Niagara is not the only booming music scene in Southern Ontario, though it may be one of the best, Windsor, Toronto and Hamilton all contribute to the greater scene as well. The Ocean Cure, a post-hardcore band out of Oakville and Toronto has been touring all over Southern Ontario for the past two years, collecting exciting stories and slowly experiencing the community present across all of the regions.
March 18 was The Ocean Cure’s first show in St. Catharines and it was the final date on Miami-based experimental post-hardcore legends, I Set My Friends On Fire’s Canadian five date tour with Glass Houses, and Her Majesty the King, plus The Fractured, Past the Verge, and Ocular Trauma joining the loaded bill at Detour Music Hall.
The Ocean Cure consists of singer, Pauline Taylor, bassist and unclean-vocalist Casius Muto-Wray, guitar and vocalist Mike Di Monte and drummer Nicola Sudano. Despite this being their first St. Catharines gig, they are very familiar with the Niagara scene.
Taylor said “way back in the day, like two years ago at this point, [we] did a photo shoot, our first promo photos for this band, in this venue and it turned out amazing. With Kevin Unger from the area, and I have been to many shows, in this area.”
“I’ve been to lots of shows out here but this is the first time that I’ve played” added Muto-Wray.
The band has been touring for two years but before that, The Ocean Cure was an acoustic duo fronted by Taylor with former member Nick Baskerville, who is still a good friend of the band.
“We were around for a year, maybe a little more, looking for band members, we released a few songs during those days and then we found more people” she said.
“I had known Nick from one of old bands that I had played with,” said Muto-Wray describing his journey joining the band. “Actually, the last show with that band was also the last show with his old band, I’m pretty sure, and it’s really weird how that happened and then we ended up in another band together, which is kind of cool.”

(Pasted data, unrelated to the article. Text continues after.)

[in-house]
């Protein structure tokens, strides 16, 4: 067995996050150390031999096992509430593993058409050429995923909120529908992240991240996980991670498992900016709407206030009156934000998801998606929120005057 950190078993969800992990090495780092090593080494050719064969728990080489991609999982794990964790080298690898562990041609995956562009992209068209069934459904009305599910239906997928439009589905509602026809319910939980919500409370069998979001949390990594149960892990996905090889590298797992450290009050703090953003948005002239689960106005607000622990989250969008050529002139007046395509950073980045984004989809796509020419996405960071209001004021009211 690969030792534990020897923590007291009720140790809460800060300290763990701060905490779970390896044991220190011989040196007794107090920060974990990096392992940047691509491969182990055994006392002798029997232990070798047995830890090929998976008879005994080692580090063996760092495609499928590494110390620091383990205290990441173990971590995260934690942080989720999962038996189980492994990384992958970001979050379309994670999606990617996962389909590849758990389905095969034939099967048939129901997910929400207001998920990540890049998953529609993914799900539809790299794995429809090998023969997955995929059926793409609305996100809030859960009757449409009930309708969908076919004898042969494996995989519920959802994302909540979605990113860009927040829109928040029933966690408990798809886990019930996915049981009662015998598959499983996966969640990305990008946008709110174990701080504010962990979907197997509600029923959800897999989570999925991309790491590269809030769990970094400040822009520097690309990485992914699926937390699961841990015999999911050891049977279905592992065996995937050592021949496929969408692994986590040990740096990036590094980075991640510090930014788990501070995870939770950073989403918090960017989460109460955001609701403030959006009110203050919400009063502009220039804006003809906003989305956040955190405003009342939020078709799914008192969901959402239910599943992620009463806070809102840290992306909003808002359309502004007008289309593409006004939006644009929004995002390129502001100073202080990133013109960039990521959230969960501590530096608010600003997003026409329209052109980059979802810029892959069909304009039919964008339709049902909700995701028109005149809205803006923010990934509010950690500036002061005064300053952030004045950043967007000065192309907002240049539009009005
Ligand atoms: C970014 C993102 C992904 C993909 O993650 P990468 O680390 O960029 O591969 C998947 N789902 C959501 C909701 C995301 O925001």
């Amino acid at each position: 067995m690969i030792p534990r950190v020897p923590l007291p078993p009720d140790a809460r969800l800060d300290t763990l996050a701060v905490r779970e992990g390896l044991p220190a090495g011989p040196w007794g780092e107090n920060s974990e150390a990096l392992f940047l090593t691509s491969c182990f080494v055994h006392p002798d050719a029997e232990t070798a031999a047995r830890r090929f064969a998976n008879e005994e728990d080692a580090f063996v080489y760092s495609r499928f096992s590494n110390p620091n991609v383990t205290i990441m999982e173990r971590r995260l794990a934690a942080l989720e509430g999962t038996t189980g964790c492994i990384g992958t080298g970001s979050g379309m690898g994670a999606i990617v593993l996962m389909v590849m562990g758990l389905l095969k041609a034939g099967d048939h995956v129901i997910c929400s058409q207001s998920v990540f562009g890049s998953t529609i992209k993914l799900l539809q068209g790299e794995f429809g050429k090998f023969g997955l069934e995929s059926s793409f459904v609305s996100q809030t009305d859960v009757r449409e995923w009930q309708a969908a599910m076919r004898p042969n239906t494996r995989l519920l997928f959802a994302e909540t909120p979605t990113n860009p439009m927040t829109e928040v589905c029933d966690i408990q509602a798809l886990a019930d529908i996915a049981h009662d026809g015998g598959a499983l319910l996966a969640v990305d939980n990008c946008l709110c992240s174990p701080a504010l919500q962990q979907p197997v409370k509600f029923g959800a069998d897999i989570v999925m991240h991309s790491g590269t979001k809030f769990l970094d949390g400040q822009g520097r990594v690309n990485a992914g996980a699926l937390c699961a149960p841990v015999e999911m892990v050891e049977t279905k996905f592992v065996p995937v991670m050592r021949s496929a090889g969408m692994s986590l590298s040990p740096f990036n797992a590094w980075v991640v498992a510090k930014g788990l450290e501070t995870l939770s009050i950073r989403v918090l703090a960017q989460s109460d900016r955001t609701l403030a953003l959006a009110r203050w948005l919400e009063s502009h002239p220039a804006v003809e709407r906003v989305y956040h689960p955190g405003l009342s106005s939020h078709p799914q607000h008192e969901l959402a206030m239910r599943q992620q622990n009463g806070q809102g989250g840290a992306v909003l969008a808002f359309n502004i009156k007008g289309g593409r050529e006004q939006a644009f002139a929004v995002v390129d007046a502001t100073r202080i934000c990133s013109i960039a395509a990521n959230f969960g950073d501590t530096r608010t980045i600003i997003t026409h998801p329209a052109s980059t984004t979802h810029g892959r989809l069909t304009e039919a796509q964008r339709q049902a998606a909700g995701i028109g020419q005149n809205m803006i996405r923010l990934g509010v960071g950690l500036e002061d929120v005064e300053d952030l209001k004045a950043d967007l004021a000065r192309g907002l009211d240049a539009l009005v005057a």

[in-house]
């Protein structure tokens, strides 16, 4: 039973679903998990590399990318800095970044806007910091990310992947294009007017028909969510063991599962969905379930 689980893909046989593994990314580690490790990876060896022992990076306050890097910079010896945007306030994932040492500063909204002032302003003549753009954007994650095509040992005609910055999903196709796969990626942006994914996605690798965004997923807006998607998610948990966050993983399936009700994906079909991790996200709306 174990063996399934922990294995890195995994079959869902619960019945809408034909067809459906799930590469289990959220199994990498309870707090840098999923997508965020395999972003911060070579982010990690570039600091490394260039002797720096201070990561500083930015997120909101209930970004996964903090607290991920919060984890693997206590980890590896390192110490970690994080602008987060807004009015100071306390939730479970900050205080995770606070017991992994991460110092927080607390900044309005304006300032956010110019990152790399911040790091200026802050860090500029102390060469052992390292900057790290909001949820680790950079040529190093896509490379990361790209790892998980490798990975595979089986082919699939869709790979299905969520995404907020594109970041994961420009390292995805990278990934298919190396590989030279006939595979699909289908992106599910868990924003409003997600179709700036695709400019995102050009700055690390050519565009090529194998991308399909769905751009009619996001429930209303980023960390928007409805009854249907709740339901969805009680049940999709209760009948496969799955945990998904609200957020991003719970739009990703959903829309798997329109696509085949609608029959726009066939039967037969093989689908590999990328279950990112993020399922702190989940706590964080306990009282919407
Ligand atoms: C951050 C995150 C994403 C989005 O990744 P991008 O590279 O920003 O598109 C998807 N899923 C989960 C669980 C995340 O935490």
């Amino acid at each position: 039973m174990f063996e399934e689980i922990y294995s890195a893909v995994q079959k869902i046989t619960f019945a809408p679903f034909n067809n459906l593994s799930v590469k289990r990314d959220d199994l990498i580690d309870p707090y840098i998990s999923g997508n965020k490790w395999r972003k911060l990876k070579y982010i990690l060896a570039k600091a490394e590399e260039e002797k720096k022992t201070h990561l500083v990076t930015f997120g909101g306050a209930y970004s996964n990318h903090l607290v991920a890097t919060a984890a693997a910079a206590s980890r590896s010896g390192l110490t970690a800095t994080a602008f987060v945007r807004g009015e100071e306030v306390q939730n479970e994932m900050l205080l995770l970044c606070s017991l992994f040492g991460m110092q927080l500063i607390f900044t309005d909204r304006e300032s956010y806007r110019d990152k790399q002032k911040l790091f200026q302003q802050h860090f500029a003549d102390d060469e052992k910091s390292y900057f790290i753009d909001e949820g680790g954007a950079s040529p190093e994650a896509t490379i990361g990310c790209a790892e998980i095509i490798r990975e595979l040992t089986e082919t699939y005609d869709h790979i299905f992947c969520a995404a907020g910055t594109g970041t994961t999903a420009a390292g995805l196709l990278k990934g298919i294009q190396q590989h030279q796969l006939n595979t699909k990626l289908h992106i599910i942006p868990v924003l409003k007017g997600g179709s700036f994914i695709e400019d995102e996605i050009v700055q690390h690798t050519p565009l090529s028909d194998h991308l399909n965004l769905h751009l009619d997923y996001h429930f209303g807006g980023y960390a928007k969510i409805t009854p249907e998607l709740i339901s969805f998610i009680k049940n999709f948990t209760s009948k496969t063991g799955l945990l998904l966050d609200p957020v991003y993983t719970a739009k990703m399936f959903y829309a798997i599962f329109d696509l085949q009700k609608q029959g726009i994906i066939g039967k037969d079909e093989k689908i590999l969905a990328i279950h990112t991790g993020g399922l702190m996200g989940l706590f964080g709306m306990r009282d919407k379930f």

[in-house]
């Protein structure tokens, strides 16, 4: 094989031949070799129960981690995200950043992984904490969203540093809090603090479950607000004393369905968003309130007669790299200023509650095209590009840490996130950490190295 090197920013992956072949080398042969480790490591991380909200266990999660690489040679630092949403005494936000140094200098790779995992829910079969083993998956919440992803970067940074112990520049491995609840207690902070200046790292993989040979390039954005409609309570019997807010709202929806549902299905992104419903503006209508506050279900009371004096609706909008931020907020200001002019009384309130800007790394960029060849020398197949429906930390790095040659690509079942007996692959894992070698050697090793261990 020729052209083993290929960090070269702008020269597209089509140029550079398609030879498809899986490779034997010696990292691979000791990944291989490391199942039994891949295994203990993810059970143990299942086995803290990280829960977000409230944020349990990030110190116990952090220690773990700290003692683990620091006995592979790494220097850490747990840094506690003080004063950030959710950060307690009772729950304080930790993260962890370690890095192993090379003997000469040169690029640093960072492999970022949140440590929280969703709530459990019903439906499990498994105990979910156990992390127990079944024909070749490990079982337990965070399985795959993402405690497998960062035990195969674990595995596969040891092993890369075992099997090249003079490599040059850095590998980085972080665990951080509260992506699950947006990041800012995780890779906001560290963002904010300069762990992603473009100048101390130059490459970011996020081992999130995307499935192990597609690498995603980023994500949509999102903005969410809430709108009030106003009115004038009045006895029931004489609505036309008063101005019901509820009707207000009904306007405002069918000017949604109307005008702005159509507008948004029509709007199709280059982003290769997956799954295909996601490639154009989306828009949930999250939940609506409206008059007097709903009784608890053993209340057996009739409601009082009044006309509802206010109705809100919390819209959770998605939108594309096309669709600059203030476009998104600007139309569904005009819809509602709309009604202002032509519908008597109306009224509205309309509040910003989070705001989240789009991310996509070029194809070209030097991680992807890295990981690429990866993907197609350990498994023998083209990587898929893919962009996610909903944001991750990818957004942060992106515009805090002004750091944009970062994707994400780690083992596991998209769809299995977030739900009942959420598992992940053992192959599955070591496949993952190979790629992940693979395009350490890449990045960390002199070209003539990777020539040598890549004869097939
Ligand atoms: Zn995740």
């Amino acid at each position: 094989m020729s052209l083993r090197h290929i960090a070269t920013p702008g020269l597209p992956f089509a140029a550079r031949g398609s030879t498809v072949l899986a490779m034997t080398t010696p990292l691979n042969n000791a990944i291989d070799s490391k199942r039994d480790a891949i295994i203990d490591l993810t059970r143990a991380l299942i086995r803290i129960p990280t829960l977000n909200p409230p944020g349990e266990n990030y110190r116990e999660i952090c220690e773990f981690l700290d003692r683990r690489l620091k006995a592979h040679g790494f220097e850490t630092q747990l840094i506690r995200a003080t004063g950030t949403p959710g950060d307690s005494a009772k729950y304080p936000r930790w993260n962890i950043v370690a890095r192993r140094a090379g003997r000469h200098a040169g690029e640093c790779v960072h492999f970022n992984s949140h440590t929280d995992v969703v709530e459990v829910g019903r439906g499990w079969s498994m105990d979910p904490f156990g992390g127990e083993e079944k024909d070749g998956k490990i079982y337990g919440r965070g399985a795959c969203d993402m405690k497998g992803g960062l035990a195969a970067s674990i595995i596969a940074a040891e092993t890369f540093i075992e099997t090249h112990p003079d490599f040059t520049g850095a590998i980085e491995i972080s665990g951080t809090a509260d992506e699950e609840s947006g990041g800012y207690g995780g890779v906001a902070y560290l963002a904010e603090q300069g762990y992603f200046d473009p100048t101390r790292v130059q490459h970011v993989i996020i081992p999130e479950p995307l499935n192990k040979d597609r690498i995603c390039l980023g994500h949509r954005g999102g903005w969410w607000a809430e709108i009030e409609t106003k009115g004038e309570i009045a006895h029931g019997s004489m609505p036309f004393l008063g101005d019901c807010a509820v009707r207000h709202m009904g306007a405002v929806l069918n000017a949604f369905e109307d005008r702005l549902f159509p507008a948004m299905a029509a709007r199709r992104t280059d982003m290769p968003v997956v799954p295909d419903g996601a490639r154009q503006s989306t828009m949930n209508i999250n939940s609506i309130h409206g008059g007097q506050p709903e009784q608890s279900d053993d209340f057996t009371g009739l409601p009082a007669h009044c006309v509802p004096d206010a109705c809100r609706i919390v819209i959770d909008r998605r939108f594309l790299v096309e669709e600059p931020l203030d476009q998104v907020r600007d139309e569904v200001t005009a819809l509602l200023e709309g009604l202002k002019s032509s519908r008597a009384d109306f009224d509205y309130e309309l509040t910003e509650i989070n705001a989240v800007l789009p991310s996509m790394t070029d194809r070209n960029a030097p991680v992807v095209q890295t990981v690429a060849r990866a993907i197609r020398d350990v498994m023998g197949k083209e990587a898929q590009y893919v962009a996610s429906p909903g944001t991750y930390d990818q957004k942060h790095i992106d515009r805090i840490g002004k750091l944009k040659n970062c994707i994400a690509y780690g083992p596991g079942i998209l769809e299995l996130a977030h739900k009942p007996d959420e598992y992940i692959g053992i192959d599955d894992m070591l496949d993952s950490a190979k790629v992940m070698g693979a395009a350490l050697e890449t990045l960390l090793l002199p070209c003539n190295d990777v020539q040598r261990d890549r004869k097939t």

Since then, the band has grown into a bigger part of the Toronto scene and their goal is to foster a community connection. Taylor even refers to the band’s fans as the “T.O.C. Family.” This loving attitude is prevalent in their lyrics as well which she describes as being about overcoming obstacles and showcasing and celebrating strengths within themselves and others.
“Whenever we play shows we are almost always amongst friends, we never play a show where we are like ‘ah, we don’t know anybody here,’ we kind of like show up and it’s like ‘eh, good to see you again’” explained Muto-Wray.
“Everybody is so talented and so nice too and I feel deep sentimental connection to belonging to this community and even if the venue is completely empty, which happens, because the Toronto and Ontario music scen,” Taylor added.
The band’s guitarist, Mike Di Monte says that Toronto has a great scene but it could use some reviving.
“I feel like the smaller towns like St. Catharines and Hamilton have great shows. The small towns seem to appreciate the local shows more,” he continued.
Taylor notes how much they have enjoyed playing the Windsor scene as well, even though last time they were there, with I Set My Friends On Fire they had a bit of a hard time.
“I almost died that night, I had to bow out of the show because I got super sick. We laugh at it now because I didn’t die. We were driving up and every 20/30 minutes I was like ‘guys, we need to stop for a minute.’ Mike had to step up and fill in on bass for me that night” said Muto-Wray.
The Ocean Cure is an excellent example of a touring band from Southern Ontario, representing the scene and playing all of it’s cities, small and large, uncovering hidden gems and working with their historic scenes.